The Joomla! Project is days away from being released Joomla 3.3, and this update contains a number of changes such as adding a built-in JQuery library and integrated support for Microdata. Microdata being one of the more interesting changes to anyone that wants to improve a site’s SEO (search engine optimization).
Below, we will take a look at how support for Microdata tagging can make your site more SEO friendly.
Microdata is quickly becoming a must-have tool for site developers that want to improve their overall SEO strategy. By using Microdata tags, sites can tell search engines what type of content is being presented.
Let’s say you want to feature a movie on your site somewhere, and you would like to let the search engine know that you are listing a movie, as well as some important information about it.
Enter Microdata tags. These let search engines like Google, Bing, and Yahoo know that people searching for that particular movie might find your site useful. If anything, it makes it a lot more clear to their crawlers what the content on your site is about, so it can better determine how you fit in the results.
Microdata is more accurate than traditional metadata because it is content specific, not page specific. You can tag individual blocks of text differently, making a clear difference between a person’s name, their address, and a recipe for lobster ravioli.
In this example, we will take a look at a code block that would appear on a website to present information about an upcoming event. As search engines crawl the site, they are gathering information about the page, and are often limited in terms of context as these systems can rarely determine the reason specific information is presented.
This paragraph can also exist within a page that covers a wide range of topics. It could be the home page of a software company that wants its customers to know that they will be presenting something at an upcoming conference. Rather than use metadata to declare that the entire page is devoid of any information about the event, or to state that the entire page is in some way related to an event, Microdata makes it possible to declare a specific area of the page as such.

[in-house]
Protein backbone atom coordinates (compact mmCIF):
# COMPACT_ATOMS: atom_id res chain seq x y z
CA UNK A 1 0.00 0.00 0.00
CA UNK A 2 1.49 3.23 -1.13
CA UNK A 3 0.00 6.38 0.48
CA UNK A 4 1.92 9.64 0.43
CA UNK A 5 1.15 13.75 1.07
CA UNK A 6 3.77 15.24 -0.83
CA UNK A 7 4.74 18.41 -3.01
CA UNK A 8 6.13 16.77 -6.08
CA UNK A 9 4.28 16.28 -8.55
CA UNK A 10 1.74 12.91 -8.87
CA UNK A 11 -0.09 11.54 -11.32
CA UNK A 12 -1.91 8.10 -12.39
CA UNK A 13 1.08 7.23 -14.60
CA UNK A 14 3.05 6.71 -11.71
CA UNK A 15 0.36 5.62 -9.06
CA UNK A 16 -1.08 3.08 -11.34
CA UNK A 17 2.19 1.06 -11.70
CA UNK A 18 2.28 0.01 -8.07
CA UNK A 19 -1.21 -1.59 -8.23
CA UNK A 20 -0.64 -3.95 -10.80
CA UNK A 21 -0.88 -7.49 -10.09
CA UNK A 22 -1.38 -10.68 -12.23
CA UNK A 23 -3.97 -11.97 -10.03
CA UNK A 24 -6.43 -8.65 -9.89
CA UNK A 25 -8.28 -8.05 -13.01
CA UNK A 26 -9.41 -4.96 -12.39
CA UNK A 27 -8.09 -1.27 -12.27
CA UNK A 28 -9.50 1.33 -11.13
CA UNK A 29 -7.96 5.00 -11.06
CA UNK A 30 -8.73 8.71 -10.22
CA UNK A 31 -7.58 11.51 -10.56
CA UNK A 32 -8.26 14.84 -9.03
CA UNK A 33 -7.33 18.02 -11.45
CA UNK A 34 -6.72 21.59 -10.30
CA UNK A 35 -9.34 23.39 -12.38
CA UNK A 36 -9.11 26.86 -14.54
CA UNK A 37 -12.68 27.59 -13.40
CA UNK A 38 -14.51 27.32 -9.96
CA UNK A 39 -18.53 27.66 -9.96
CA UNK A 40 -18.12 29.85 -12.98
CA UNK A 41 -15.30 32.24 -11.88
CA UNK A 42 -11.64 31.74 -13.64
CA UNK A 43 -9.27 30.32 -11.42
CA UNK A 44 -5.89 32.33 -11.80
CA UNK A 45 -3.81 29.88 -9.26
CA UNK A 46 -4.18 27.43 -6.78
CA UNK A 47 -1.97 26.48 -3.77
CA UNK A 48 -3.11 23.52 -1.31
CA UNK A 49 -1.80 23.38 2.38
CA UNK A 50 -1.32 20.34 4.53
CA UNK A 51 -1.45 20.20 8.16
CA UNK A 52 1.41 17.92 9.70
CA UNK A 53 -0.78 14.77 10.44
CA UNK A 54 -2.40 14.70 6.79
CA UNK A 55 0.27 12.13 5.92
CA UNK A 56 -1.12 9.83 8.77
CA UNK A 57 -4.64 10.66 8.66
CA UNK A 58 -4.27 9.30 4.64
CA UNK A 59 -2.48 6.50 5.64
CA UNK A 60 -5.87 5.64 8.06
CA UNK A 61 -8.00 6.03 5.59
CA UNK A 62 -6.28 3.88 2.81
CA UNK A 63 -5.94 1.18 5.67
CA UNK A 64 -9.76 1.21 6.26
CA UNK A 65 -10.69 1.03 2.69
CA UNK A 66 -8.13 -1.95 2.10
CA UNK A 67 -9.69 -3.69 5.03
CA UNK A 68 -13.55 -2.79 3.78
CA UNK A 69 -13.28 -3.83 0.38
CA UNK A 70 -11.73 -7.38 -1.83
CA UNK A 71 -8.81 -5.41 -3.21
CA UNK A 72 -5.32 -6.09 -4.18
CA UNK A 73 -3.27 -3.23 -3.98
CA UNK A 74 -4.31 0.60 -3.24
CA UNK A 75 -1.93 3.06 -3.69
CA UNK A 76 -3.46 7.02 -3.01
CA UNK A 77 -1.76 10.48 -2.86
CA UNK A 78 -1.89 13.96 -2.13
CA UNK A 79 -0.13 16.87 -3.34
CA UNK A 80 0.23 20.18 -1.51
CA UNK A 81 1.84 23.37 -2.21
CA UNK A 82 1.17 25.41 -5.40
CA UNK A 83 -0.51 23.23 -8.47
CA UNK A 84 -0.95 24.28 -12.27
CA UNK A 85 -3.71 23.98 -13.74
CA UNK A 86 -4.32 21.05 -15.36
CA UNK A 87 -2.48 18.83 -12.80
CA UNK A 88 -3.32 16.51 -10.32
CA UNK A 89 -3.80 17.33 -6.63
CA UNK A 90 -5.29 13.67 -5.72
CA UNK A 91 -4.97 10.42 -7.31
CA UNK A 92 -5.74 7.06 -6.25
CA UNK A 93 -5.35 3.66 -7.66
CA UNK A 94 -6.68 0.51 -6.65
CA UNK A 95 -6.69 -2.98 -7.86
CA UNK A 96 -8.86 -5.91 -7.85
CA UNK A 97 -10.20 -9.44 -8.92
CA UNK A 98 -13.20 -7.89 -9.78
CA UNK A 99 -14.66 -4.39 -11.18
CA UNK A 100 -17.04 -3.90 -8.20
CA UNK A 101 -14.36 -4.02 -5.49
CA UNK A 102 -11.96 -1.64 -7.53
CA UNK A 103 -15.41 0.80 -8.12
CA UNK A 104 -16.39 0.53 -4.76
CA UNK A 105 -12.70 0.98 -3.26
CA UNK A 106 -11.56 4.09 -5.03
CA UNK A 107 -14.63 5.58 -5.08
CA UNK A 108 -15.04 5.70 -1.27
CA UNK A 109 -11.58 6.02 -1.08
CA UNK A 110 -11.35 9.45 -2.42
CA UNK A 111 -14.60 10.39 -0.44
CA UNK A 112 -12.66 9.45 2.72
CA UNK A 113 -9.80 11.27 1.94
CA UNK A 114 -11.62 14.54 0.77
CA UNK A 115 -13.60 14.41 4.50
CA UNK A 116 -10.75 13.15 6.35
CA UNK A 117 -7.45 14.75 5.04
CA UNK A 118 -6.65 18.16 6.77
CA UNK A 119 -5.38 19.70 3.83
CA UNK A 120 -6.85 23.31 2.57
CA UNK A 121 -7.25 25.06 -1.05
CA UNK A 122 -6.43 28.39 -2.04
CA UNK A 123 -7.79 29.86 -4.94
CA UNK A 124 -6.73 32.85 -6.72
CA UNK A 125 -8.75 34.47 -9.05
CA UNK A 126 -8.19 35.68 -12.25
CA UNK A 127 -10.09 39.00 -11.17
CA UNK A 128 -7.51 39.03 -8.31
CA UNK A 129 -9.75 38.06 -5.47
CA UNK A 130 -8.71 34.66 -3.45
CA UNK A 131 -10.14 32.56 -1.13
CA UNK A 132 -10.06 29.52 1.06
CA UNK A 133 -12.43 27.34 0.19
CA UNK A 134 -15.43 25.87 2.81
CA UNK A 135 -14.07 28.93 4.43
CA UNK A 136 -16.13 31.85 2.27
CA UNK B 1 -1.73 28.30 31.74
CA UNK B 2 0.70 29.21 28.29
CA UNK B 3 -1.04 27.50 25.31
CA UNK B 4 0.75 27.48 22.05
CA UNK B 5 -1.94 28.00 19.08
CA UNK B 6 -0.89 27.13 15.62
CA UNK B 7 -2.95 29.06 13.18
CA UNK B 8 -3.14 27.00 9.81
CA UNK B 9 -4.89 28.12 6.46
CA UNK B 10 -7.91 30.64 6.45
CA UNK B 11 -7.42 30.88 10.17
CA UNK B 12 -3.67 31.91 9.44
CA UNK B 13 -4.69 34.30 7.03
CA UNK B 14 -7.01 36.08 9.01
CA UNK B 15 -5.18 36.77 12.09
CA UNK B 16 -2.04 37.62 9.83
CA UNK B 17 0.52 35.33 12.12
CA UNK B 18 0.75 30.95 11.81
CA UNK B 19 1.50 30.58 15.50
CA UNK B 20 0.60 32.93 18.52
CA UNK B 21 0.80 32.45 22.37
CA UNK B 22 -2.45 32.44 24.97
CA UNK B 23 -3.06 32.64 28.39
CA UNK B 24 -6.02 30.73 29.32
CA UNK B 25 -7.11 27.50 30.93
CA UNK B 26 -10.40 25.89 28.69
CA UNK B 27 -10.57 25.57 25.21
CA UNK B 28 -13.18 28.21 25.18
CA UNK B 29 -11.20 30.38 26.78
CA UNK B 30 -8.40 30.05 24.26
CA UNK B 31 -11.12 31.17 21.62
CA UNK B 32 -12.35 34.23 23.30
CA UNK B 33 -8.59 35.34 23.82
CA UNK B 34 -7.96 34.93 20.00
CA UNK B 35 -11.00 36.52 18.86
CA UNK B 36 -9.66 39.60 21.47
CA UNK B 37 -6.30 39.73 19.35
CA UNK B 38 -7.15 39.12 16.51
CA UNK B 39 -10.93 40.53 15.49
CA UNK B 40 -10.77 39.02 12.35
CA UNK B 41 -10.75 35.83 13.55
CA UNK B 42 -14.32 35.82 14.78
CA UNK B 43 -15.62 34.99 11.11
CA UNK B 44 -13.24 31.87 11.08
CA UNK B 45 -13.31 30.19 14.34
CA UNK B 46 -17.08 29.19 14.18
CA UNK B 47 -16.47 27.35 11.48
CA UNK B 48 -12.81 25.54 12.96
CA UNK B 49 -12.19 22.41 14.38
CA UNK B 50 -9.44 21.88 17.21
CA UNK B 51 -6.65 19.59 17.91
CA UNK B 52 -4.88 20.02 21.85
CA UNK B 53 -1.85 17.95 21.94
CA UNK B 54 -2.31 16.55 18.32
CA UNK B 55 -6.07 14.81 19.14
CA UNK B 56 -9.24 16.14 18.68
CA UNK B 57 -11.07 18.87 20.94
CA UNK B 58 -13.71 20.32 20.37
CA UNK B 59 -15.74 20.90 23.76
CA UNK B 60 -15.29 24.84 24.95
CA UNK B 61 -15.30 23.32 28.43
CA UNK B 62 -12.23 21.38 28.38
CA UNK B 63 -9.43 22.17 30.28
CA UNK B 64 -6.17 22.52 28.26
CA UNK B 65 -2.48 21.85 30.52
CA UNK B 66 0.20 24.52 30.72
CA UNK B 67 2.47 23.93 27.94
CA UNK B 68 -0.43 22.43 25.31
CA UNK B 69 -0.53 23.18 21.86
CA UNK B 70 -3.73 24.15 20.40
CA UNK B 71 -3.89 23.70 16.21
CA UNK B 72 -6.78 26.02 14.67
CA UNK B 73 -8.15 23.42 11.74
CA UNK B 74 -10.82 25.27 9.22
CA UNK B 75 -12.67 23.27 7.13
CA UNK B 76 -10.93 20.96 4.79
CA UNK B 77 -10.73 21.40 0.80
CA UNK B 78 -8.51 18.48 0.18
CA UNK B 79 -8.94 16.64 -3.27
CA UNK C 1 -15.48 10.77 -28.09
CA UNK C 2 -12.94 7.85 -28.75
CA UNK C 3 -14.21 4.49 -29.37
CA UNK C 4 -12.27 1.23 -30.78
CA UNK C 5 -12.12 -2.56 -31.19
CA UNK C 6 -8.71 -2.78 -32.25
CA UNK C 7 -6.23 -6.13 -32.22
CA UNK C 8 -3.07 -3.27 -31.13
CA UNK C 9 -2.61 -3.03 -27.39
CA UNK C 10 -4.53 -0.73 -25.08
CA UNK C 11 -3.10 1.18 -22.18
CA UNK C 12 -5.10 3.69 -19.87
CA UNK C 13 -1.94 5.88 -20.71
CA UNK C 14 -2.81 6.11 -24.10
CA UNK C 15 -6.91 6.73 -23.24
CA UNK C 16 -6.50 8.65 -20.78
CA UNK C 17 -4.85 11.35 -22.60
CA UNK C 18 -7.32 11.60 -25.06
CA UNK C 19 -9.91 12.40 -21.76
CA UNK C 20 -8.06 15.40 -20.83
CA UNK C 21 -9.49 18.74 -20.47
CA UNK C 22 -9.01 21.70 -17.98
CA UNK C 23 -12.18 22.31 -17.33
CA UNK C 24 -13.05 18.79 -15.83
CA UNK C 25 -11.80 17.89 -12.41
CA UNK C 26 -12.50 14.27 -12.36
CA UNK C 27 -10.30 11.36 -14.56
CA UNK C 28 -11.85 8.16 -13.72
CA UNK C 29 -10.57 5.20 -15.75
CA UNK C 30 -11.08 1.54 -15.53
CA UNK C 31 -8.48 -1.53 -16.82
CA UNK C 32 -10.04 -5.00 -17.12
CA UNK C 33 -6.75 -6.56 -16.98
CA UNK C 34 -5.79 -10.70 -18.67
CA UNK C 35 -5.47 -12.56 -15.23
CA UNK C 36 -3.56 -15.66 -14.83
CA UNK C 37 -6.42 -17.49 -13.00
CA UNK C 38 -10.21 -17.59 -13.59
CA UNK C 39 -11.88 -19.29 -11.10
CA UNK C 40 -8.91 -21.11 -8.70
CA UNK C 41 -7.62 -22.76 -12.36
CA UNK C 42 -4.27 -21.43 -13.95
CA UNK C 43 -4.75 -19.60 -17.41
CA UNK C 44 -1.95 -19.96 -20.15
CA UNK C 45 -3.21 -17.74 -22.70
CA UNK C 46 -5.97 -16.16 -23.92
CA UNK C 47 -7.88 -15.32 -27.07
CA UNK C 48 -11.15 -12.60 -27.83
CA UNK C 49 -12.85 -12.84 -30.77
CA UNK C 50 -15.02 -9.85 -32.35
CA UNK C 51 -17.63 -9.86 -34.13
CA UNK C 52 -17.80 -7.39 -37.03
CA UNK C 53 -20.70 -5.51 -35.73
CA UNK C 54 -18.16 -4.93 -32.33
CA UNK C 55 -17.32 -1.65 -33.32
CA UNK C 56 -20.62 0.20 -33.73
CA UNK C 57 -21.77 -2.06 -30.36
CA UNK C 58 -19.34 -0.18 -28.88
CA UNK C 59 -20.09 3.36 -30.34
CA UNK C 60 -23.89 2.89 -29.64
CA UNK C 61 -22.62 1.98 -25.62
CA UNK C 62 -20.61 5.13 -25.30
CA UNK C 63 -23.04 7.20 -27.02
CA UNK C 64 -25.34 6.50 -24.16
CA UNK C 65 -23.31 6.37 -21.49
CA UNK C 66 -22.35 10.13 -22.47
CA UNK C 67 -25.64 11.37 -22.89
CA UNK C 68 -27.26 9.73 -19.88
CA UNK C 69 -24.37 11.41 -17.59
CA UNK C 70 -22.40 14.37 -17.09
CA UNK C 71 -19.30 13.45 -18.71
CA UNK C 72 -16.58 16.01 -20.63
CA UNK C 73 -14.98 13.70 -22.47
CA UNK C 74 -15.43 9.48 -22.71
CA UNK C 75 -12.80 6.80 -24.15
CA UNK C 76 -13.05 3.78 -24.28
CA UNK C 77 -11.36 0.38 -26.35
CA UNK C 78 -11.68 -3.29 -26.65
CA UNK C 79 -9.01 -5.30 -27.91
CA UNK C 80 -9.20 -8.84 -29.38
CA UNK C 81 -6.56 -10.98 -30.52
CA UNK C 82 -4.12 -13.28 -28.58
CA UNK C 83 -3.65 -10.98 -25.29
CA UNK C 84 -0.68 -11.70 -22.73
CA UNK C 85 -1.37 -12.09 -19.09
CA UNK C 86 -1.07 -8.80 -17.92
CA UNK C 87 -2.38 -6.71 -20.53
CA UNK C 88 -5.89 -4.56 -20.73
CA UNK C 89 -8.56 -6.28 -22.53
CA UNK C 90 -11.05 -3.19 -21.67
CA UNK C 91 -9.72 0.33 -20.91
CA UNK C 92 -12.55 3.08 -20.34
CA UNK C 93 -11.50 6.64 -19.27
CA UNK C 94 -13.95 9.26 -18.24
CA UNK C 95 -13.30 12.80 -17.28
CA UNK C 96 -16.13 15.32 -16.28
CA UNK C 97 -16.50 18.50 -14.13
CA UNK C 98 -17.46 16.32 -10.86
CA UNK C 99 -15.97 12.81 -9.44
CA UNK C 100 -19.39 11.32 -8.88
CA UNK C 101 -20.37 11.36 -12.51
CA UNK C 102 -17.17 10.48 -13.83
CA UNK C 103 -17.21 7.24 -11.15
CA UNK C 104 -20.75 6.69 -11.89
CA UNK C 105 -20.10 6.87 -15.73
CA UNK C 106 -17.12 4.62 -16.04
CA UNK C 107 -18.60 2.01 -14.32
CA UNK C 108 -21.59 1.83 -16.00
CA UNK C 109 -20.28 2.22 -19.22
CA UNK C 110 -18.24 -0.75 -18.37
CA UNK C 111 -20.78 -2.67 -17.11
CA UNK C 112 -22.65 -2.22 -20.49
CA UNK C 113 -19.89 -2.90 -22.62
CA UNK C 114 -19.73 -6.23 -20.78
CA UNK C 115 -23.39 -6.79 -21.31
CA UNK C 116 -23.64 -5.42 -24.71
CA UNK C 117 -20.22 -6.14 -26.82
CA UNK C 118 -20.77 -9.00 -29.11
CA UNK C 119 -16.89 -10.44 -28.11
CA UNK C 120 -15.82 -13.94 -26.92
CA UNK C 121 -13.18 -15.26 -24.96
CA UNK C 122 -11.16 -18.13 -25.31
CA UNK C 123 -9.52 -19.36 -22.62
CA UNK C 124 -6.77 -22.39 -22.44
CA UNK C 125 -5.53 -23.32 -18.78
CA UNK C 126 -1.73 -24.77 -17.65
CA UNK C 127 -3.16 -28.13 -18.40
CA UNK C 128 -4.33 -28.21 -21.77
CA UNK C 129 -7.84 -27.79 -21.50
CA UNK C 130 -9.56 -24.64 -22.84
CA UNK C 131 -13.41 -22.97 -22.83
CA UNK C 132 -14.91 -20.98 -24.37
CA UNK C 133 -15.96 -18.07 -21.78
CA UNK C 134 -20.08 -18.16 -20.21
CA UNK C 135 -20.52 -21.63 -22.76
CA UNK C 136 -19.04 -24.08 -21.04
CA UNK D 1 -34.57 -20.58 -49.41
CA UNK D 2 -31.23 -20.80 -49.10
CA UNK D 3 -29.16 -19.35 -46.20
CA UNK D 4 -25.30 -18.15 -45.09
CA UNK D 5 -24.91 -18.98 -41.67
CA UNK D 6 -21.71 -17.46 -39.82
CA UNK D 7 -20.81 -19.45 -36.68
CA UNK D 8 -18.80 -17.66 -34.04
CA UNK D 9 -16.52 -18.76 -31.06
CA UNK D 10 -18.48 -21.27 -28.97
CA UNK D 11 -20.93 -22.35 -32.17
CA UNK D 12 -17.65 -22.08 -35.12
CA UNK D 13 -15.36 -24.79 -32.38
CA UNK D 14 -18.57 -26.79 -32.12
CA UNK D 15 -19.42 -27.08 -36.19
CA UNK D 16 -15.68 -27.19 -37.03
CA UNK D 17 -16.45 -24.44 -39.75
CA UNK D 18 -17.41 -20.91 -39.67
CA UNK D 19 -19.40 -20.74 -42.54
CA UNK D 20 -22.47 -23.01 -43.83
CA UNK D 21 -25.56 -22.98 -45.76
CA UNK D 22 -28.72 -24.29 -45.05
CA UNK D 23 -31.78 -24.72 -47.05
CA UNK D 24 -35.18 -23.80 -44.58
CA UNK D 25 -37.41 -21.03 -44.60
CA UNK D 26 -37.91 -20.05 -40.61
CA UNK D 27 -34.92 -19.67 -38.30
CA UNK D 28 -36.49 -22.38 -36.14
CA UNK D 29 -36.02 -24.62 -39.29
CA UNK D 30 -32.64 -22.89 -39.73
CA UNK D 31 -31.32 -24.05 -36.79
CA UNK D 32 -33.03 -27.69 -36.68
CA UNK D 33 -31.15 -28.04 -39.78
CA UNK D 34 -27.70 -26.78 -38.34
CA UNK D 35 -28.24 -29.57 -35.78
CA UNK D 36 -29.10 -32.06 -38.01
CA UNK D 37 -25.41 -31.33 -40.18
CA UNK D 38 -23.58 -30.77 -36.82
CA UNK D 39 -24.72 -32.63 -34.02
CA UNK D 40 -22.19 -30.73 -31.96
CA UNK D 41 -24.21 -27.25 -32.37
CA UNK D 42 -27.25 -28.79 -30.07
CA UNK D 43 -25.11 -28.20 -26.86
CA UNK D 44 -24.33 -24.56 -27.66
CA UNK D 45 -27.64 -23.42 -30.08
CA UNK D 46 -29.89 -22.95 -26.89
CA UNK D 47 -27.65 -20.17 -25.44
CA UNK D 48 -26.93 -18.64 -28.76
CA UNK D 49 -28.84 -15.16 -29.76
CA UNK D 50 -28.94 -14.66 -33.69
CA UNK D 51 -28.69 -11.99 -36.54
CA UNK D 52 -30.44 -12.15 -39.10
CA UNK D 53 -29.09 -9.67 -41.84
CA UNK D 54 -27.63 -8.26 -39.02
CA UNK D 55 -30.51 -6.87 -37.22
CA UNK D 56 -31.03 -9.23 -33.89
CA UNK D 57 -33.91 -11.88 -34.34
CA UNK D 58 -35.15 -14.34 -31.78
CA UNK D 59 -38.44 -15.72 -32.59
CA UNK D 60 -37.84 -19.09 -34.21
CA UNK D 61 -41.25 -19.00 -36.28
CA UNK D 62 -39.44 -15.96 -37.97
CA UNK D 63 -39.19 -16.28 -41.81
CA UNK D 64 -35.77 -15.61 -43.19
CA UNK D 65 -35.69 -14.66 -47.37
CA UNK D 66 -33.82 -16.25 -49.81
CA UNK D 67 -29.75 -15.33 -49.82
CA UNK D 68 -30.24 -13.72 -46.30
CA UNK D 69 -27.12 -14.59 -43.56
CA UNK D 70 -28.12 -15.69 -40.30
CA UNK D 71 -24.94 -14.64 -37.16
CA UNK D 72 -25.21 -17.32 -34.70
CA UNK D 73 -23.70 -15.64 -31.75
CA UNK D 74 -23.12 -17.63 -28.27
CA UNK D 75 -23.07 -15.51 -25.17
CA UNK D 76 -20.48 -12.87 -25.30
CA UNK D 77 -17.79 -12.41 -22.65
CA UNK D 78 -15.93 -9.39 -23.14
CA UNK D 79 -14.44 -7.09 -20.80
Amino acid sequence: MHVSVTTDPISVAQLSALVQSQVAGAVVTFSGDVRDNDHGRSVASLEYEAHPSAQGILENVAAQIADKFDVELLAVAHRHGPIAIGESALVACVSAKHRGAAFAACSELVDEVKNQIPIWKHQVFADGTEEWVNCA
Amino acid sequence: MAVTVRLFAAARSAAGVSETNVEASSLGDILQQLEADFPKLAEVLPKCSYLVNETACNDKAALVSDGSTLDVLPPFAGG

Here is what the section might look like without Microdata:
<a href="http://www.cesweb.org/"> International CES 2015 </a> Tuesday, January 6, 2015 <a href="/lv-convention-center.html"> Las Vegas Convention Center </a>
Here is what the section will look like with Microdata:
<div itemscope itemtype="http://schema.org/Event"> <a itemprop="url" href="http://www.cesweb.org/"> International CES 2015 <span itemprop="name"> CES Opening Keynote </span> </a> <meta itemprop="startDate" content="2015-01-6"> January 6, 2015 <div itemprop="location" itemscope itemtype="http://schema.org/Place"> <a itemprop="url" href="/lv-convention-center.html"> Las Vegas Convention Center </a> <div itemprop="address" itemscope itemtype="http://schema.org/PostalAddress"> <span itemprop="addressLocality">Las Vegas</span>, <span itemprop="addressRegion">NV</span> </div> </div> </div>
itemscope listed in the initial div wrapper lets the search engine crawler know that everything contained in the div will fall under the Microdata tag category set by the
itemtype. In this case, the content pertains to an event, so all of the tags are based on the Event tag set which can be seen by going to the included URL.
Once this is done, every text block can be issues item properties which are basically content tags related to events. The URL, name, and start date are listed here. Using the
itemtype of Place the location of the event can be further refined.
Instead of giving the search engine a block of text that looks like a giant address, you have told it this:
The CES Opening Keynote at the International CES 2015 event is taking place on January 6, 2015 at the Las Vegas Convention Center in Las Vegas, NV. It also tells the search engine that the links you set up for International CES 2015 and the Las Vegas Convention center go to sites set up for an event, and a place.
You can already use Microdata tags in modules and articles with custom HTML. Microdata works just fine in previous versions of Joomla where it is hand coded in custom_HTML modules, articles, etc. Where this change makes a difference is in content rendered by Joomla.
When you view an article on a Joomla site, there is a lot of content that is delivered by Joomla’s core that relates to specific information. The author’s name, for example, is a piece of data that can benefit from having a Microdata tag attached that lets search engines know that the author’s name is that of a person, rather than just another part of the article.
Anything you hand code will still need to have these tags added manually. They are only being added by Joomla for content that Joomla itself renders, dynamically.